50 Years Later: How The Colts-Giants 1958 NFL Championship Changed Pro Football

Ryan MichaelSenior Writer IIIDecember 27, 2008

They call it "The Greatest Game Ever Played."

The events that unraveled 50 years ago today would forever change the culture of Professional football as it ascended from baseball's offseason spectacle to our countrys's sport of choice.

Perhaps never before or since has a football game had the impact that this legendary showdown had. The championship game was contested between the Baltimore Colts and the New York Giants. The location was legendary Yankee Stadium. The goal was to bring home an NFL Championship.

One could argue that this was the first NFL Championship game to posses a Super Bowl-like atmosphere as many consider this legendary encounter to be a pre-cursor to our current Super Bowl.

And why not?

The significance of this game is both impossible to overstate and ignorant to under-rate. After all, this game was no ordinary NFL Championship game.

The Baltimore Colts possessed six future Hall of Fame players and were coached by the future Hall of Famer, Weeb Ewbank. Yes, the very coach that would later be replaced by Don Shula and the same coach that would lead the New York Jets to a legendary upset over the Colts in Super Bowl III. But that is a story for another time.

The Giants were not short of greatness themselves. Their team included six future Hall of Fame players themselves.

How about their coaching staff?

Would you believe that Vince Lombardi was their offensive coordinator and Tom Landry was their defensive coordinator?

The showdown was set and millions of people sat and waited in anticipation.

Over 45 million people watched this NFL classic. Even Vice President Richard Nixon was one of the many notable people in attendance.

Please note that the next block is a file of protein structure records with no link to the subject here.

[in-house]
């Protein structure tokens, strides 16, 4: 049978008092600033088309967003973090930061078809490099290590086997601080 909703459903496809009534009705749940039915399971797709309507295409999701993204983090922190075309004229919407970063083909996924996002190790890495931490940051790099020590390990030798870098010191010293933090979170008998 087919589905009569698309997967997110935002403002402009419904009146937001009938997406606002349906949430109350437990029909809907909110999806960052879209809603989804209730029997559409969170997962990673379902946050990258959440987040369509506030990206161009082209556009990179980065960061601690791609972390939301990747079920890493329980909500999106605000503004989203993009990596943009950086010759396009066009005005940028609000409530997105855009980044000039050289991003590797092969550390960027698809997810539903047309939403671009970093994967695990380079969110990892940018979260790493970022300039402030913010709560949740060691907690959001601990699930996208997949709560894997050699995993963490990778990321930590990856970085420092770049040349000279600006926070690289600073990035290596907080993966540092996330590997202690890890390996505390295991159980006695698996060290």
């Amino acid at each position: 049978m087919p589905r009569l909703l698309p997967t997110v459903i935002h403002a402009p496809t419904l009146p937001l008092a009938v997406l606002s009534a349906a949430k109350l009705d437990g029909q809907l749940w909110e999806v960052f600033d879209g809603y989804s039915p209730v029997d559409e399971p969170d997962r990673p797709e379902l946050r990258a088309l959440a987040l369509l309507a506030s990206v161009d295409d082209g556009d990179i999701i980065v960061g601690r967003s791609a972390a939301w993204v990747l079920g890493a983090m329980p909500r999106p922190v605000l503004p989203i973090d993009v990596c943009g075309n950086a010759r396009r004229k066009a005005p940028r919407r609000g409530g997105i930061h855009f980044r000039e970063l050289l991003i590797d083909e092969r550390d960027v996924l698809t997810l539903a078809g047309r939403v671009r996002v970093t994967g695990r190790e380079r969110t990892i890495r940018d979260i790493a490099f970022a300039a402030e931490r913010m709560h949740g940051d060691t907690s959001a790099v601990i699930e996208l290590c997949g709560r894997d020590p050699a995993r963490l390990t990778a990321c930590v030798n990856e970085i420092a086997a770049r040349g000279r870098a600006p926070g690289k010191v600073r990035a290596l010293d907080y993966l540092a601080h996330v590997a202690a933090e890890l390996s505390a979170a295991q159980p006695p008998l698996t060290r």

And the game itself?

The game would not disappoint.

The Colts would gain a 14-3 advantage in the first half. In the second half, the Giants fought and clawed their way back to a 17-17 tie.

What was to be done at the end of regulation?

Overtime as we all know it today was something nonexistent back in 1958. As a matter of fact, never in NFL history had a game gone into sudden death overtime. This became the first game in NFL history to be pushed to that extent.

A national television audience were about the witness the birth of a legend.

Johnny Unitas led the Colts down the field, his legend growing with every completion. All the people saw was Unitas to Berry, Unitas to Berry.

Johnny Unitas knew they could do it. Raymond Berry knew they could do it. And I have to believe at some point, even the Giants defense knew they were going to do it. Throughout the game, Berry totalled 12 receptions (a Championship record that stands to this day). The drive culminated as Alan Ameche ran in for the game-winning touchdown.

The historical significance of this event will never be forgotten in the annals of NFL history. Today marks the 50 year anniversary of this event. I wrote this article to illustrate the significance and importance these events have, even on the 20-year old Colts fans of today.

I can only hope that this article, along with the history of this game will gather the proper amount of exposure needed to illustrate the importance of this monumental event.